At this point, retirement is clearly within reach. You are so close - just a few more years to go! Here are some items you should consider as your target retirement date draws nearer.
Review your retirement benefits, including social security. Determine your optimal age for taking pension payments. Under federal law, pension plans automatically pay out as an annuity over your lifetime, with a survivor benefit for your spouse. But you may have other options that better fit your financial needs. It may even make sense to defer your annuity to increase your benefits. The same is true for social security. Although you can begin taking social security benefits as early as age 62, the benefits are reduced if you apply before full retirement age (age 66 to 67, depending on the year you were born). You can substantially increase your benefits by delaying them until age 70.
Profit-sharing and 401(k) plans typically do not offer annuities. You can keep the account with your former employer, but the investment and distribution options may be limited. Compare your employer’s plan with IRAs, which usually offer a broader range of investment choices and allow you to consolidate all your prior employer plans into one.
Also, ask your employer about other benefits that may continue into retirement, such as life insurance, medical, vision, and dental benefits. Certain benefits are contingent upon the number of years you’ve worked for the company, so you may have to adjust your target retirement date to qualify.
Review your retirement health care benefits and costs. Many employees mistakenly believe that their employers will continue to provide health insurance after they retire. Even among employers that currently offer retiree coverage, many are reporting that it will not be available to new retirees or that the retirees’ share of the premium cost will be increased. If your employer does provide retiree health insurance as a benefit available to you after age 65, your coverage may be secondary to Medicare. Retiree health plans may not be considered “creditable” coverage under Medicare rules to avoid a Part B penalty if you fail to enroll.
Medicare serves as the primary health insurance policy for most retirees, but it doesn’t cover everything. A Medigap policy is designed to pay for Medicare copays, coinsurance, and deductibles. Also known as Medicare Supplement Insurance, it may be part of your employer-provided coverage. If not, individual Medigap policies are available. It pays to shop around, as you have a choice of several standardized benefit packages with varying prices and options. You should buy your Medigap policy when you enroll in Medicare Part B to avoid denial because of poor health. Also, be sure to take into account the cost of Medicare Part D prescription drug coverage.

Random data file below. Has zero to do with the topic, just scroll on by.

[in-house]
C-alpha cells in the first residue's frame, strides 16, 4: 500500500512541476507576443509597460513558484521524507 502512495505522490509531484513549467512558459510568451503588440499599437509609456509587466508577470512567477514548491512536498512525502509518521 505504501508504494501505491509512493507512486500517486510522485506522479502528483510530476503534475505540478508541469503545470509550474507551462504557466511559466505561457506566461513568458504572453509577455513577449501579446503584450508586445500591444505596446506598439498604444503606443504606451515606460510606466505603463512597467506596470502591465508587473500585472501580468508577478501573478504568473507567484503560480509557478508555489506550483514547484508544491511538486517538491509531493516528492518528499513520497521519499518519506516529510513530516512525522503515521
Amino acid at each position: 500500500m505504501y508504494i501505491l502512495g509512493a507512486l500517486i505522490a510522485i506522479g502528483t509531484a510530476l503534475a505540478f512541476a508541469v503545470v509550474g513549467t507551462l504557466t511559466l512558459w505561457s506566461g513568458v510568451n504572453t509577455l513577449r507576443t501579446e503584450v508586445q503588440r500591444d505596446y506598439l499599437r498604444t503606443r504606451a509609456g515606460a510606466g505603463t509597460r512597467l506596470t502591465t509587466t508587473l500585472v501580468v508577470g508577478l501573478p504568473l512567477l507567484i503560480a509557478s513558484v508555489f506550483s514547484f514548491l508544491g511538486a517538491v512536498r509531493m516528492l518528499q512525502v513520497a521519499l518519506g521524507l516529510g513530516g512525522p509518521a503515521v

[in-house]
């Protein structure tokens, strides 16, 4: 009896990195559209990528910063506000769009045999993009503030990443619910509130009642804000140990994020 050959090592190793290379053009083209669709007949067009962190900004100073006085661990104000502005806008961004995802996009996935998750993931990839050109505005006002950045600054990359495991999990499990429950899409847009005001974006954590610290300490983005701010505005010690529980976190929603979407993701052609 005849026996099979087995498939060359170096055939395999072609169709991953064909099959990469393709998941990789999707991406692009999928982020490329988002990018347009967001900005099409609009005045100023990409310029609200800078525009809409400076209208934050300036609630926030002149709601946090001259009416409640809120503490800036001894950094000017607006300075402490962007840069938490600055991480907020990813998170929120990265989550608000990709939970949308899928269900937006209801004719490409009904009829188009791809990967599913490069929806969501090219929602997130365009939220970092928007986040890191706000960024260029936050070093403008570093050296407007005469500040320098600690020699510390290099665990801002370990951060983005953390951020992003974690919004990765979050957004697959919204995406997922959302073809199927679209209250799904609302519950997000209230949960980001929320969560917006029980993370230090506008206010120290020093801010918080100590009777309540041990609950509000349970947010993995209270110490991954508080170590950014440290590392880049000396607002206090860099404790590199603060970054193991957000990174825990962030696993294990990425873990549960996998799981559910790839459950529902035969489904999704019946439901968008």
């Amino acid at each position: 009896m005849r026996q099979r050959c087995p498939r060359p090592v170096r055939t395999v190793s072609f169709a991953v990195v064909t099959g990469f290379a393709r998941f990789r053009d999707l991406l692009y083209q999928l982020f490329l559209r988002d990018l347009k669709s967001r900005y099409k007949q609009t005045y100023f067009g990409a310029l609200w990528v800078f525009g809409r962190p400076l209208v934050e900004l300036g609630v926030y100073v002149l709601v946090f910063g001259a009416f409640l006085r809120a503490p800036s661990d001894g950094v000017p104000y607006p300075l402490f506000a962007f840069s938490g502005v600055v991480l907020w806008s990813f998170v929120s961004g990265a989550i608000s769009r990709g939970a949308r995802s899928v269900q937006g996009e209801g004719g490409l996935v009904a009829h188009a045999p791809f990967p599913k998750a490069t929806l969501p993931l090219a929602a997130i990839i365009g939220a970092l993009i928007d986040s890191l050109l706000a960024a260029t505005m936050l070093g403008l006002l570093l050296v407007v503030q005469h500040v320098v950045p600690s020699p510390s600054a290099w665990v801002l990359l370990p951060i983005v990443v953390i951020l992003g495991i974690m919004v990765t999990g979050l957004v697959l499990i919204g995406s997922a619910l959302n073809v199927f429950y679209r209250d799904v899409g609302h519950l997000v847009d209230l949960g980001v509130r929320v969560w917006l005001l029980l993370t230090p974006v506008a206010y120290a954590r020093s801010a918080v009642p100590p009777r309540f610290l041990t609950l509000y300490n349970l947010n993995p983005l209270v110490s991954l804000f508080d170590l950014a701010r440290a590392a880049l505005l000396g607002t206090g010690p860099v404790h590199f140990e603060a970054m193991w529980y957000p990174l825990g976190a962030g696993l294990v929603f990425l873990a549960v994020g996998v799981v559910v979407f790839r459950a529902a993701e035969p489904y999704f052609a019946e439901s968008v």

Generally, you and your spouse are not eligible for Medicare until each of you has reached age 65 or qualifies as disabled. If you retire before age 65, you and your dependents may be eligible for continued employer benefits under COBRA at an unsubsidized cost. The number of months you can retain COBRA coverage depends on your state. Your employer will be able to provide you with more information about COBRA benefits.
Review and adjust your retirement asset allocation. Preservation of principal is important for the retirement portfolio, but if your returns don’t keep up with inflation, you may lose purchasing power. Although it makes sense to take a more conservative approach as retirement nears, growth investments may still have a place in your portfolio. We will tailor an asset allocation plan for you that takes into account your specific income needs, lifetime goals, and existing investments.
Review your life insurance coverage. This is a good time to consider the resources that would be available to your spouse or partner if you died. Typically, your spouse would receive 50 percent of your social security or pension annuity, but even that amount may result in a drastic change in lifestyle. Do you have enough life insurance to fill the gap?
You may be able to maintain your employer-provided life insurance into retirement. Usually, a small portion of your group term insurance can be converted to an individual policy without a medical exam. If you are in good health, you may find more options at a lower cost by shopping in the marketplace. Before your group insurance conversion option expires, be sure to consult with us to determine if you can medically qualify for another policy.
Formulate a retirement lifestyle budget. The good news is that the average retiree can live comfortably on 70 percent to 80 percent of his or her preretirement income. But most retirees find that they tend to spend more in the years immediately after retirement. Now is the time to estimate your expenses based on your retirement vision. Identify your basic expenses, such as food, housing, health care, insurance, and other necessary costs. Then, estimate your discretionary or “lifestyle” expenses, such as travel, hobbies, and so on. If there is a gap between your retirement income resources and your budget estimates, you still have time to make adjustments.
If you have questions about what steps you should be taking as you get closer to retirement, please reach out to me. Together, we can discuss your goals and formulate a plan to help you reach them!
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This material has been provided for general informational purposes only and does not constitute either tax or legal advice. Although we go to great lengths to make sure our information is accurate and useful, we recommend you consult a tax preparer, professional tax advisor, or lawyer.